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Universality is due to fixed points !

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not all quantities are universal !

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bare molecule fraction (fraction of microscopic closed channel molecules ) not all quantities are universal not all quantities are universal bare molecule fraction involves wave function renormalization that depends on value of Yukawa coupling bare molecule fraction involves wave function renormalization that depends on value of Yukawa coupling B[G] Experimental points by Partridge et al. 6 Li

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conclusions the challenge of precision : substantial theoretical progress needed substantial theoretical progress needed “phenomenology” has to identify quantities that are accessible to precision both for experiment and theory “phenomenology” has to identify quantities that are accessible to precision both for experiment and theory dedicated experimental effort needed dedicated experimental effort needed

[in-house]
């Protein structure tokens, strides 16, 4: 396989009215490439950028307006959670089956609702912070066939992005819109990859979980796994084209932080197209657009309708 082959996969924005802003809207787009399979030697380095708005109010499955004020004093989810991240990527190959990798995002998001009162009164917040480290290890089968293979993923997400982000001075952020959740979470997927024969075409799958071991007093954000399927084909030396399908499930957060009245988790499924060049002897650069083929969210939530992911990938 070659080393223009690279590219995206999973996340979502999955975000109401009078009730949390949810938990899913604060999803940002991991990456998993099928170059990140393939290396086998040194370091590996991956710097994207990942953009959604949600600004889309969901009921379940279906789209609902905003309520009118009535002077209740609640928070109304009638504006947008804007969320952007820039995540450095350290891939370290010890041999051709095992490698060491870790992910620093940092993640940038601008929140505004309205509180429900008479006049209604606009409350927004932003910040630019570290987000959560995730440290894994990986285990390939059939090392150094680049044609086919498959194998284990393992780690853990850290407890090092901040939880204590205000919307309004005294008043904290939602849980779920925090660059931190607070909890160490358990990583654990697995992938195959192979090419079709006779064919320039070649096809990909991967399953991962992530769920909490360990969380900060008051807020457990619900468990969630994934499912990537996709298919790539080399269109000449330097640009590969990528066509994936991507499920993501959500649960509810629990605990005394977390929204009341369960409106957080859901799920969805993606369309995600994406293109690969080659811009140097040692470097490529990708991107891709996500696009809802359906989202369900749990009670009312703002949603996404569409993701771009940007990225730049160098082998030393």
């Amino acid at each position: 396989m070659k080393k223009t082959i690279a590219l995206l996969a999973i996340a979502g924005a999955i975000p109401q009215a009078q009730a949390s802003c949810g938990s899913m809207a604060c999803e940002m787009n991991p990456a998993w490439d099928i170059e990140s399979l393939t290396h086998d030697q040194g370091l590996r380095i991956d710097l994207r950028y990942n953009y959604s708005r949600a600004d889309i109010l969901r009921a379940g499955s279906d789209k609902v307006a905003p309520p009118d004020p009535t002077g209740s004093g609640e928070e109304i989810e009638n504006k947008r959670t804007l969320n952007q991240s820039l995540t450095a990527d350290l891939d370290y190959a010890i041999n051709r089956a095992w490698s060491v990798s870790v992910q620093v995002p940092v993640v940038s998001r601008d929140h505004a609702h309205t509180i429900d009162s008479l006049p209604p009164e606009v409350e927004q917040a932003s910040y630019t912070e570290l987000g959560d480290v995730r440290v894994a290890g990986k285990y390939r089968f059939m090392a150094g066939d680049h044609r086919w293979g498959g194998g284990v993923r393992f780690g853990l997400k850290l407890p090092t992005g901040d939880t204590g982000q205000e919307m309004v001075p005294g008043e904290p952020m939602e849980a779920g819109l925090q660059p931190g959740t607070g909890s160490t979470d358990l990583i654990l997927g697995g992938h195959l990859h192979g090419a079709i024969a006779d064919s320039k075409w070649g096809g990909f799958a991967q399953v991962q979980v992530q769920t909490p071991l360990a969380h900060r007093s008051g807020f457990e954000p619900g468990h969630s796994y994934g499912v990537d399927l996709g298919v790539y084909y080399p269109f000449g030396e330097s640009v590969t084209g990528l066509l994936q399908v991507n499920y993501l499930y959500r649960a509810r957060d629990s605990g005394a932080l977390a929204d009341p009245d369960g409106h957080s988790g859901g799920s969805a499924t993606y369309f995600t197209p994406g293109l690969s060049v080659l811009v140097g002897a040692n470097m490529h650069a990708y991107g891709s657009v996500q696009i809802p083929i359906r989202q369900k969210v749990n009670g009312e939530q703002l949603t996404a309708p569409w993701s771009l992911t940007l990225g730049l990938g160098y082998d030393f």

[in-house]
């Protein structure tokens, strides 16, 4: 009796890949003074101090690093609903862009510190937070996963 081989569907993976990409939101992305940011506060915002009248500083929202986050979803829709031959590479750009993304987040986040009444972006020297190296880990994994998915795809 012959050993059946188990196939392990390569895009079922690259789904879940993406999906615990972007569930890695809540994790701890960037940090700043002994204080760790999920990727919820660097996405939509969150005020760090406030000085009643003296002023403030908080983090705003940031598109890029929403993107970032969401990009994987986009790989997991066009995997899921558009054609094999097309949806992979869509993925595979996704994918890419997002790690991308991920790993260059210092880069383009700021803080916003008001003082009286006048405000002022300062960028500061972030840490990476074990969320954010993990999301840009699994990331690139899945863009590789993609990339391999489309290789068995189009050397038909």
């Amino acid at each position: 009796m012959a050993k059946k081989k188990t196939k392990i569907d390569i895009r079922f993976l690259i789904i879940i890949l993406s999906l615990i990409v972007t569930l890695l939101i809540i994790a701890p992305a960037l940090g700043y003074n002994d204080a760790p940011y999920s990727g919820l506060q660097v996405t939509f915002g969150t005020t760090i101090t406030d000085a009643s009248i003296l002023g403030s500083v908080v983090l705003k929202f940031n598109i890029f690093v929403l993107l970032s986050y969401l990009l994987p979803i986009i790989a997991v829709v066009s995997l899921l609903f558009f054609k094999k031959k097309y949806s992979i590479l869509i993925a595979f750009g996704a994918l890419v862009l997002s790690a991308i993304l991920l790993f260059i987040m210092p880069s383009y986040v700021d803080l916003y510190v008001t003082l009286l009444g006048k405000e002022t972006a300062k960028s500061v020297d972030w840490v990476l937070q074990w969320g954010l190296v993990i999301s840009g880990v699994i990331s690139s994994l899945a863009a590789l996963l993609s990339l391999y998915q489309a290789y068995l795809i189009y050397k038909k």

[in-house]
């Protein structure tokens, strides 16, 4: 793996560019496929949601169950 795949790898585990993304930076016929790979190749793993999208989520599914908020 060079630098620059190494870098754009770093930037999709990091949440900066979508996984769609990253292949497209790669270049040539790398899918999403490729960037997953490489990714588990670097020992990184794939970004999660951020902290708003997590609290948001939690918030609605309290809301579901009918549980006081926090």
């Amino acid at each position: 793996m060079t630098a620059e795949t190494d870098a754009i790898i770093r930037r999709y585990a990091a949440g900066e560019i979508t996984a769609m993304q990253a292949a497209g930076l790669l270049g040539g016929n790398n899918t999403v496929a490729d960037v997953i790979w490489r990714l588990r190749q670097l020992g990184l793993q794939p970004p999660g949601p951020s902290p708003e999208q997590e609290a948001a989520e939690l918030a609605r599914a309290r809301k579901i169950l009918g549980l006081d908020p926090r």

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challenges for experiment study the simplest system study the simplest system identify quantities that can be measured with precision of a few percent and have clear theoretical interpretation identify quantities that can be measured with precision of a few percent and have clear theoretical interpretation precise thermometer that does not destroy probe precise thermometer that does not destroy probe same for density same for density

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end